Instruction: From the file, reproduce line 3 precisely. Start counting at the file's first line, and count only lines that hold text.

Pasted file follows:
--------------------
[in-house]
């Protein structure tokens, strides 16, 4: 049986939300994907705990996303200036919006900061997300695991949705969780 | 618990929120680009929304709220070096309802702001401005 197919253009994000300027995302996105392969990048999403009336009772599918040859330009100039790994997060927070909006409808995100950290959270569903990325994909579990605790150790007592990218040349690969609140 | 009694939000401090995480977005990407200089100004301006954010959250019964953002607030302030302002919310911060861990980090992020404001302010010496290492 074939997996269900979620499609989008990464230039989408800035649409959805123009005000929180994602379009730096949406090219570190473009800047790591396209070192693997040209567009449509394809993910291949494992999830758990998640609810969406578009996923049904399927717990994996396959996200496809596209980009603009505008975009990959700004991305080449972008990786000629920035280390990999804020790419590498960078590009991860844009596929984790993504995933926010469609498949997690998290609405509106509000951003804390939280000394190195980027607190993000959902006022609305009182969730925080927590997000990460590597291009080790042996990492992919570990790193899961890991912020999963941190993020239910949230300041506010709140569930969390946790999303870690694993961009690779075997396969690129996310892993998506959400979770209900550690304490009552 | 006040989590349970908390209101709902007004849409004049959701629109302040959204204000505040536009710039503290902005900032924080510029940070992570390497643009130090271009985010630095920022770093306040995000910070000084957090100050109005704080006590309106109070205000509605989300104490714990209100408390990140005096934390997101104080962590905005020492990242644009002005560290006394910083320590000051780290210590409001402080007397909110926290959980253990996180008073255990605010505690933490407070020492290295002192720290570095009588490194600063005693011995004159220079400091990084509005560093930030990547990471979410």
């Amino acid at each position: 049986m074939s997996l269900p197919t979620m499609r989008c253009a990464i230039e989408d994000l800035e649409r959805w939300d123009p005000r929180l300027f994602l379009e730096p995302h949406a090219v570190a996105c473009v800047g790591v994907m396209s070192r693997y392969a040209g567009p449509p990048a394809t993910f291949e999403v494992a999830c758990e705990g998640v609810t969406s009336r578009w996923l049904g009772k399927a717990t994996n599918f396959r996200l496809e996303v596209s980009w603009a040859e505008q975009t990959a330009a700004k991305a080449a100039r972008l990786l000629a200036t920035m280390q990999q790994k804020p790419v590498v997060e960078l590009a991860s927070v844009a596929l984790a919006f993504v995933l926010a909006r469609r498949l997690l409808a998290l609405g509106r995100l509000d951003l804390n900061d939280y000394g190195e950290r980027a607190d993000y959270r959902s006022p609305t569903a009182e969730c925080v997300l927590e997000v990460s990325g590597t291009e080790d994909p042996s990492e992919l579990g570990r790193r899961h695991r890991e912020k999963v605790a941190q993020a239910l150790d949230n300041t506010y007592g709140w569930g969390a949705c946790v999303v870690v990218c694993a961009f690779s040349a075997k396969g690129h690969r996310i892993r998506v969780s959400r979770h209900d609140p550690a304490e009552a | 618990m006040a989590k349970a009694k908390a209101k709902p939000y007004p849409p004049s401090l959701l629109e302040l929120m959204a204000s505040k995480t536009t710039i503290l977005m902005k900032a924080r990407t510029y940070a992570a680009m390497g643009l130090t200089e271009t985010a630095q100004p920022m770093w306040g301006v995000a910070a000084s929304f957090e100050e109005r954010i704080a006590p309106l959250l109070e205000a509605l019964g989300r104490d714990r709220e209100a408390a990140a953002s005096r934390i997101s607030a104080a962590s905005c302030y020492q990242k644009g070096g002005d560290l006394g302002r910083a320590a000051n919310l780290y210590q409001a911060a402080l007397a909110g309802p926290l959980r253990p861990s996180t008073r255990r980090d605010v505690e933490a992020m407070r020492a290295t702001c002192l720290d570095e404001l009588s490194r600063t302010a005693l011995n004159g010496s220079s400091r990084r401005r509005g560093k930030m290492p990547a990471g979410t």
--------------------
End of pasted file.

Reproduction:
């Amino acid at each position: 049986m074939s997996l269900p197919t979620m499609r989008c253009a990464i230039e989408d994000l800035e649409r959805w939300d123009p005000r929180l300027f994602l379009e730096p995302h949406a090219v570190a996105c473009v800047g790591v994907m396209s070192r693997y392969a040209g567009p449509p990048a394809t993910f291949e999403v494992a999830c758990e705990g998640v609810t969406s009336r578009w996923l049904g009772k399927a717990t994996n599918f396959r996200l496809e996303v596209s980009w603009a040859e505008q975009t990959a330009a700004k991305a080449a100039r972008l990786l000629a200036t920035m280390q990999q790994k804020p790419v590498v997060e960078l590009a991860s927070v844009a596929l984790a919006f993504v995933l926010a909006r469609r498949l997690l409808a998290l609405g509106r995100l509000d951003l804390n900061d939280y000394g190195e950290r980027a607190d993000y959270r959902s006022p609305t569903a009182e969730c925080v997300l927590e997000v990460s990325g590597t291009e080790d994909p042996s990492e992919l579990g570990r790193r899961h695991r890991e912020k999963v605790a941190q993020a239910l150790d949230n300041t506010y007592g709140w569930g969390a949705c946790v999303v870690v990218c694993a961009f690779s040349a075997k396969g690129h690969r996310i892993r998506v969780s959400r979770h209900d609140p550690a304490e009552a | 618990m006040a989590k349970a009694k908390a209101k709902p939000y007004p849409p004049s401090l959701l629109e302040l929120m959204a204000s505040k995480t536009t710039i503290l977005m902005k900032a924080r990407t510029y940070a992570a680009m390497g643009l130090t200089e271009t985010a630095q100004p920022m770093w306040g301006v995000a910070a000084s929304f957090e100050e109005r954010i704080a006590p309106l959250l109070e205000a509605l019964g989300r104490d714990r709220e209100a408390a990140a953002s005096r934390i997101s607030a104080a962590s905005c302030y020492q990242k644009g070096g002005d560290l006394g302002r910083a320590a000051n919310l780290y210590q409001a911060a402080l007397a909110g309802p926290l959980r253990p861990s996180t008073r255990r980090d605010v505690e933490a992020m407070r020492a290295t702001c002192l720290d570095e404001l009588s490194r600063t302010a005693l011995n004159g010496s220079s400091r990084r401005r509005g560093k930030m290492p990547a990471g979410t």